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We all read him, those of us who did graduate work in U.S. diplomatic history in the late 1980s and early 1990s. For although there were other important figures in modern U.S. foreign relations, only one was George Kennan, the “father of containment,” who later became an astute critic of U.S. policy as well as a prize-winning historian. We dissected Kennan’s famous “Long Telegram” of February 1946, his “X” article in these pages from the following year, and his lengthy and unvarnished report on Latin America from March 1950. We devoured his slim but influential 1951 book, American Diplomacy, based on lectures he gave at the University of Chicago; his memoirs, which appeared in two installments in 1967 and 1972 and the first of which received both the Pulitzer Prize and the National Book Award; and any other publication he wrote that we could get our hands on. (I figured there was no skipping Russia Leaves the War, from 1956, as it won not only the same awards garnered by the first volume of his memoirs but also the George Bancroft Prize and the Francis Parkman Prize.) And we dove into the quartet of important studies of Kennan then coming out in rapid succession by our seniors in the guild—by David Mayers, Walter Hixson, Anders Stephanson, and Wilson Miscamble.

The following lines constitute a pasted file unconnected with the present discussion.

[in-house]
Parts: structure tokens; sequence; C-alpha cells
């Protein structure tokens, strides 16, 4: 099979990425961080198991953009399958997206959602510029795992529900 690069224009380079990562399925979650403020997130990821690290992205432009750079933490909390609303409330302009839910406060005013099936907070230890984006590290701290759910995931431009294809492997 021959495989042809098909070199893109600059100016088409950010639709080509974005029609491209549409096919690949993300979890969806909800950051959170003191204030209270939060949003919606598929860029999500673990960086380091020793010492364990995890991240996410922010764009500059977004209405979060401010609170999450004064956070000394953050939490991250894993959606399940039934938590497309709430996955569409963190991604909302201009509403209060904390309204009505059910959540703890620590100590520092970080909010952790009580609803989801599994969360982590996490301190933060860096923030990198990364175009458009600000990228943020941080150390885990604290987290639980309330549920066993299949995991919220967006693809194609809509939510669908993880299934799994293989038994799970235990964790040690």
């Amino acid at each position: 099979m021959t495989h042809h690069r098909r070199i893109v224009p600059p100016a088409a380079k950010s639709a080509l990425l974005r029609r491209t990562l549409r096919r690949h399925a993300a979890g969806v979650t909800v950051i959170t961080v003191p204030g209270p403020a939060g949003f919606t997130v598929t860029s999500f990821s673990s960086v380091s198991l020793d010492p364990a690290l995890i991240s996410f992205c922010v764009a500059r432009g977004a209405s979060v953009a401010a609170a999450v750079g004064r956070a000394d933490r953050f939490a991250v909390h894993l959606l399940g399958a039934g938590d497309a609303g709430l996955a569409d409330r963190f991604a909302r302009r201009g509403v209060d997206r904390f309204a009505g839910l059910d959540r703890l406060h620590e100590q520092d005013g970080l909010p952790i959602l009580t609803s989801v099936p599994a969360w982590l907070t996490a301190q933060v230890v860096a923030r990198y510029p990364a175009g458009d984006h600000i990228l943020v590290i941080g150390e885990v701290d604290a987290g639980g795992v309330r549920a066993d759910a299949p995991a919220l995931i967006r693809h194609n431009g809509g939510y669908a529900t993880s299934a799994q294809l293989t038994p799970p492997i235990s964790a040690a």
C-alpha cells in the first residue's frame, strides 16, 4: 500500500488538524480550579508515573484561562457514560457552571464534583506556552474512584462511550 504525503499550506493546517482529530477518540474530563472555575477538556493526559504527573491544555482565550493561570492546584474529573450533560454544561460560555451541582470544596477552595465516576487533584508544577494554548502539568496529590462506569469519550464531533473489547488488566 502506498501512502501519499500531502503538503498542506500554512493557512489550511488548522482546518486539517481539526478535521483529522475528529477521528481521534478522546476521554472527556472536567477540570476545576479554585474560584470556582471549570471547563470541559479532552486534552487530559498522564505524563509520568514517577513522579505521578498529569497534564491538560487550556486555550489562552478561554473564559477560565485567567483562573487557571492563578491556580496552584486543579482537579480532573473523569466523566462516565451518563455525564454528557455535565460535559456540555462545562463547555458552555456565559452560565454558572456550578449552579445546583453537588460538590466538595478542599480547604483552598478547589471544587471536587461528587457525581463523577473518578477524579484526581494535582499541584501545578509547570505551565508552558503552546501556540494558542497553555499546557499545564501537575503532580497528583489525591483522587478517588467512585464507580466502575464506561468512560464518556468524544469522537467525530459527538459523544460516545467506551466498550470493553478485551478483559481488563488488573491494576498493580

Logevall, Fredrik. "The Ghosts of Kennan: Lessons from the Start of a Cold War." Review of Kennan: A Life Between Worlds, by Frank Costigliola.102.1, January/February 2023: 170-179.